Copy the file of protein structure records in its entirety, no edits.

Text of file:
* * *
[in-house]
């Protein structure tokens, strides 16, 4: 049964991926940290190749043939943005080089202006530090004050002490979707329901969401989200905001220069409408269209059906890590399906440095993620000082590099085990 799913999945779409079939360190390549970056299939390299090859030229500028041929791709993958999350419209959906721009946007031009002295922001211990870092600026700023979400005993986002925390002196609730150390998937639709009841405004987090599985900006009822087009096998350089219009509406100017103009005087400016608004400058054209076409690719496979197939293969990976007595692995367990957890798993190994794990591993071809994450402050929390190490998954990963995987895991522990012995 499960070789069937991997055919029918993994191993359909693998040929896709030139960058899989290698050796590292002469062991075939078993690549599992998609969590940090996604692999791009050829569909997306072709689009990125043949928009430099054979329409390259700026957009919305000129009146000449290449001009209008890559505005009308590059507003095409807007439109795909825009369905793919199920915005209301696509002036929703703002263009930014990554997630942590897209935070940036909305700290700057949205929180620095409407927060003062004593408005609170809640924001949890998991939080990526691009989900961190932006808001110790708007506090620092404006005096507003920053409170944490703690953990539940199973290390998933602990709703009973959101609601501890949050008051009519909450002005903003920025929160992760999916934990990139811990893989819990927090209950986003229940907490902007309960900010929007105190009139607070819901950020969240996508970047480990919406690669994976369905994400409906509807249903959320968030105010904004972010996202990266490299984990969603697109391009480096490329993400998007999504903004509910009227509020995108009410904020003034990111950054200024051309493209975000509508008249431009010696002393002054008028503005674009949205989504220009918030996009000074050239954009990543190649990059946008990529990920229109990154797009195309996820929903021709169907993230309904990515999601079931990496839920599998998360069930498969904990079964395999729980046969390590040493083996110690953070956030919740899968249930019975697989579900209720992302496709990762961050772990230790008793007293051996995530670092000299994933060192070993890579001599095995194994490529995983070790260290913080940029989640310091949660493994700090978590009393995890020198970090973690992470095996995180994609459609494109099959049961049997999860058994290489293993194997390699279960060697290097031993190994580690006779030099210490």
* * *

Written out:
[in-house]
């Protein structure tokens, strides 16, 4: 049964991926940290190749043939943005080089202006530090004050002490979707329901969401989200905001220069409408269209059906890590399906440095993620000082590099085990 799913999945779409079939360190390549970056299939390299090859030229500028041929791709993958999350419209959906721009946007031009002295922001211990870092600026700023979400005993986002925390002196609730150390998937639709009841405004987090599985900006009822087009096998350089219009509406100017103009005087400016608004400058054209076409690719496979197939293969990976007595692995367990957890798993190994794990591993071809994450402050929390190490998954990963995987895991522990012995 499960070789069937991997055919029918993994191993359909693998040929896709030139960058899989290698050796590292002469062991075939078993690549599992998609969590940090996604692999791009050829569909997306072709689009990125043949928009430099054979329409390259700026957009919305000129009146000449290449001009209008890559505005009308590059507003095409807007439109795909825009369905793919199920915005209301696509002036929703703002263009930014990554997630942590897209935070940036909305700290700057949205929180620095409407927060003062004593408005609170809640924001949890998991939080990526691009989900961190932006808001110790708007506090620092404006005096507003920053409170944490703690953990539940199973290390998933602990709703009973959101609601501890949050008051009519909450002005903003920025929160992760999916934990990139811990893989819990927090209950986003229940907490902007309960900010929007105190009139607070819901950020969240996508970047480990919406690669994976369905994400409906509807249903959320968030105010904004972010996202990266490299984990969603697109391009480096490329993400998007999504903004509910009227509020995108009410904020003034990111950054200024051309493209975000509508008249431009010696002393002054008028503005674009949205989504220009918030996009000074050239954009990543190649990059946008990529990920229109990154797009195309996820929903021709169907993230309904990515999601079931990496839920599998998360069930498969904990079964395999729980046969390590040493083996110690953070956030919740899968249930019975697989579900209720992302496709990762961050772990230790008793007293051996995530670092000299994933060192070993890579001599095995194994490529995983070790260290913080940029989640310091949660493994700090978590009393995890020198970090973690992470095996995180994609459609494109099959049961049997999860058994290489293993194997390699279960060697290097031993190994580690006779030099210490």